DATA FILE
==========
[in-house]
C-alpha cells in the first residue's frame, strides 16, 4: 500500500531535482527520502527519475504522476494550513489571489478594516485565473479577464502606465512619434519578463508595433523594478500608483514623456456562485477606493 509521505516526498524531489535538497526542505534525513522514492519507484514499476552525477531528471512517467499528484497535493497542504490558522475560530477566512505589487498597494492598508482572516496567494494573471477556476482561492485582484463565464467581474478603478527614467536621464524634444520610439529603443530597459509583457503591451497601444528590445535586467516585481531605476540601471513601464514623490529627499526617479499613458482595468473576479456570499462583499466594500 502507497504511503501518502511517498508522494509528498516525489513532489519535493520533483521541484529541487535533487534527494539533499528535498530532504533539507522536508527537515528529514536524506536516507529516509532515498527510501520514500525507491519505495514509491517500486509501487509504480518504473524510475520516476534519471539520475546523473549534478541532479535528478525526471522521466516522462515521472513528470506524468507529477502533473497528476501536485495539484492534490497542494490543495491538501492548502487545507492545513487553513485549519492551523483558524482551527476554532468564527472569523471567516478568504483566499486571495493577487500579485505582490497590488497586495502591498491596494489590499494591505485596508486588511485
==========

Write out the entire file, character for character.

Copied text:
[in-house]
C-alpha cells in the first residue's frame, strides 16, 4: 500500500531535482527520502527519475504522476494550513489571489478594516485565473479577464502606465512619434519578463508595433523594478500608483514623456456562485477606493 509521505516526498524531489535538497526542505534525513522514492519507484514499476552525477531528471512517467499528484497535493497542504490558522475560530477566512505589487498597494492598508482572516496567494494573471477556476482561492485582484463565464467581474478603478527614467536621464524634444520610439529603443530597459509583457503591451497601444528590445535586467516585481531605476540601471513601464514623490529627499526617479499613458482595468473576479456570499462583499466594500 502507497504511503501518502511517498508522494509528498516525489513532489519535493520533483521541484529541487535533487534527494539533499528535498530532504533539507522536508527537515528529514536524506536516507529516509532515498527510501520514500525507491519505495514509491517500486509501487509504480518504473524510475520516476534519471539520475546523473549534478541532479535528478525526471522521466516522462515521472513528470506524468507529477502533473497528476501536485495539484492534490497542494490543495491538501492548502487545507492545513487553513485549519492551523483558524482551527476554532468564527472569523471567516478568504483566499486571495493577487500579485505582490497590488497586495502591498491596494489590499494591505485596508486588511485